8. IRS Lawsuit Scam
A recent scam is a phone call from a person claiming to be an IRS agent. The caller then states that you owe back taxes and unless you pay immediately over the phone, the IRS will initiate a lawsuit against you. First, the IRS would never notify someone by telephone that they owe back taxes. That notification would always be delivered in writing. Second, never give someone a credit card over the phone to satisfy an IRS debt.
Seniors are particularly vulnerable to this scam, as the caller tends to use heavy-handed scare tactics that their life will be ruined if they are sued.
9. Identity Theft
Identity theft is one of the fastest growing crimes. Of course, it’s always been around, but the ease with which thieves and hackers now steal information, and the many channels available for stealing it, helped fuel its growth.
In short, the identity thief acquires the victim’s personal information and uses it to access, control, or drain the victim’s finances. Medical records are highly prized, because they contain an enormous amount of personal information.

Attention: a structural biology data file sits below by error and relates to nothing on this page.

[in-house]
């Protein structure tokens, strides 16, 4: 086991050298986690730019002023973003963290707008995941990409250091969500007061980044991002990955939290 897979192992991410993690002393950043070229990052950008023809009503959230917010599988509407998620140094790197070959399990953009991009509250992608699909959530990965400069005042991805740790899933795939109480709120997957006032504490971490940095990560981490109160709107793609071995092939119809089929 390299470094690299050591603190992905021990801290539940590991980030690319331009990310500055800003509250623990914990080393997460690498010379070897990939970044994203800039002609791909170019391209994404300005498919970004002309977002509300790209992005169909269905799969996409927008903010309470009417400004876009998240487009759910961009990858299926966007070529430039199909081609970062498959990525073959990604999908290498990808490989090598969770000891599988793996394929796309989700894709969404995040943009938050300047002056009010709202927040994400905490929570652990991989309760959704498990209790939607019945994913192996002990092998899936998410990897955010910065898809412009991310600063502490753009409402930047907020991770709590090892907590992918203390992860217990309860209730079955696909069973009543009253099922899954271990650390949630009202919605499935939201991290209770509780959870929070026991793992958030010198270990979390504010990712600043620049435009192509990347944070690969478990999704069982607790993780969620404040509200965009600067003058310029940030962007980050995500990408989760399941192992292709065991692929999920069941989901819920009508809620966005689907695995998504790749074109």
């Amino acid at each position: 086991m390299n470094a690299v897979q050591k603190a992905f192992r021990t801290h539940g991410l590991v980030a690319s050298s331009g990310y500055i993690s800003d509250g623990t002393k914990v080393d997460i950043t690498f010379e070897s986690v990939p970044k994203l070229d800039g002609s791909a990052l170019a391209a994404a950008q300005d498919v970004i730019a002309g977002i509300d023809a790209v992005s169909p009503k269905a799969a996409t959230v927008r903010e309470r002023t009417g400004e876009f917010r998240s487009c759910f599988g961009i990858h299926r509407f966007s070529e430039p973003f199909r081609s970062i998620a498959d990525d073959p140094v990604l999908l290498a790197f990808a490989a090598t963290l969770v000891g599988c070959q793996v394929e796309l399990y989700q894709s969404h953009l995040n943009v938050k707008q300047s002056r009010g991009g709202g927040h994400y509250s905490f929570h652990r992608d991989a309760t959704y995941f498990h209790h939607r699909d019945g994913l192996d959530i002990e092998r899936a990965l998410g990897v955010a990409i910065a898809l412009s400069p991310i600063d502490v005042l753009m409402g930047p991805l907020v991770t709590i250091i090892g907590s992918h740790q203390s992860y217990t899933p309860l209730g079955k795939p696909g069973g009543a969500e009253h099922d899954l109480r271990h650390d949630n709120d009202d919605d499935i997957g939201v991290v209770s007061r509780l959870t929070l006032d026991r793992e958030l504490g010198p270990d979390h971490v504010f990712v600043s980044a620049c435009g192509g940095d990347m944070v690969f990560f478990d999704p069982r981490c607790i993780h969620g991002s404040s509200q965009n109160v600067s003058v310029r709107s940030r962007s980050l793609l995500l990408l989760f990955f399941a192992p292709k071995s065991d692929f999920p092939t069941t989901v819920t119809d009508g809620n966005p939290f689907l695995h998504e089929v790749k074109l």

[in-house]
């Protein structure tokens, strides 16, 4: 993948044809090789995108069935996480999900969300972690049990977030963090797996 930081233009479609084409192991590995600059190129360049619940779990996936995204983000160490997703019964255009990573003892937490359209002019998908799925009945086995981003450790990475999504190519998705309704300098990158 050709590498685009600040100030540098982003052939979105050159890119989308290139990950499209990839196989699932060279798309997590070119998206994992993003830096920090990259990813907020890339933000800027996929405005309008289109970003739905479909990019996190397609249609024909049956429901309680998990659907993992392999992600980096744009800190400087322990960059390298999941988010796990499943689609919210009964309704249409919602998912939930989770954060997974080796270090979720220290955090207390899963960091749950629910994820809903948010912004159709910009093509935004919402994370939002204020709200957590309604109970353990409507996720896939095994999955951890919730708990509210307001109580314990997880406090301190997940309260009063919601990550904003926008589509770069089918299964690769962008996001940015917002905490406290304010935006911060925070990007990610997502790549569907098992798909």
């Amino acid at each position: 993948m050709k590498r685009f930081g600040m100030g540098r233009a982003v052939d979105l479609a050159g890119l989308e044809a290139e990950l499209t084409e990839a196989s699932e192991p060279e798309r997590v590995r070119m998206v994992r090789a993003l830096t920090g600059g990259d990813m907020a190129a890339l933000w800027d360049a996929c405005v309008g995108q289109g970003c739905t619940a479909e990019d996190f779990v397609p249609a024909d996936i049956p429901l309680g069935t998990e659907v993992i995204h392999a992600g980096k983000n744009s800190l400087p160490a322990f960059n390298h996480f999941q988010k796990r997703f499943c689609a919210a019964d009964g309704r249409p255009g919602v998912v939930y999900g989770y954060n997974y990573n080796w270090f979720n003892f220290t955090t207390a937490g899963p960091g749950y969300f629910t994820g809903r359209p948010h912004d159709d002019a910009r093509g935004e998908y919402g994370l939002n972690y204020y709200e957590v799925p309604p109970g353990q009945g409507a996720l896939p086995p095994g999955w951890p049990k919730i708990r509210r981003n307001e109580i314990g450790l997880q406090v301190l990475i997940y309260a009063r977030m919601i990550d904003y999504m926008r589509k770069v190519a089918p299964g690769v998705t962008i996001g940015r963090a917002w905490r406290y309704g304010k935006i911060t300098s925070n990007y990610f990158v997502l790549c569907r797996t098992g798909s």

Seniors are particularly vulnerable to phishing scams, in which hackers send emails purporting to be from a trusted website, such as a bank. The victim clicks the link and logs into his or her account, and now the fraudster has all of this information.
10. Fake Relative Needs Money
This happens to anyone, but seniors are particularly vulnerable, especially if they suffer memory loss or other cognitive issues. In this scheme, the fraudster contacts the victim, usually by phone, claiming to be a relative (typically a grandchild or great-grandchild). What follows is a story describing financial distress, often including claims of being stranded in another country, and a request for the victim to wire the thief money.
Protecting Seniors from Elder Abuse
If you seek to protect a family member or friend from thieves and scammers, diligence is key. Only hire caregivers through a qualified agency, one that performs background checks and provides references. Trust your instincts about a caregiver, as well, and do not be afraid to fire or refuse to hire someone.
Seniors may protect themselves, as well. Never sign anything without first showing the document to an attorney, accountant, financial advisor or trusted friend or family member. Ask an objective third party to review financial statements to help discover discrepancies. Finally, exercise caution with any person who suddenly shows interest in your finances or personal life.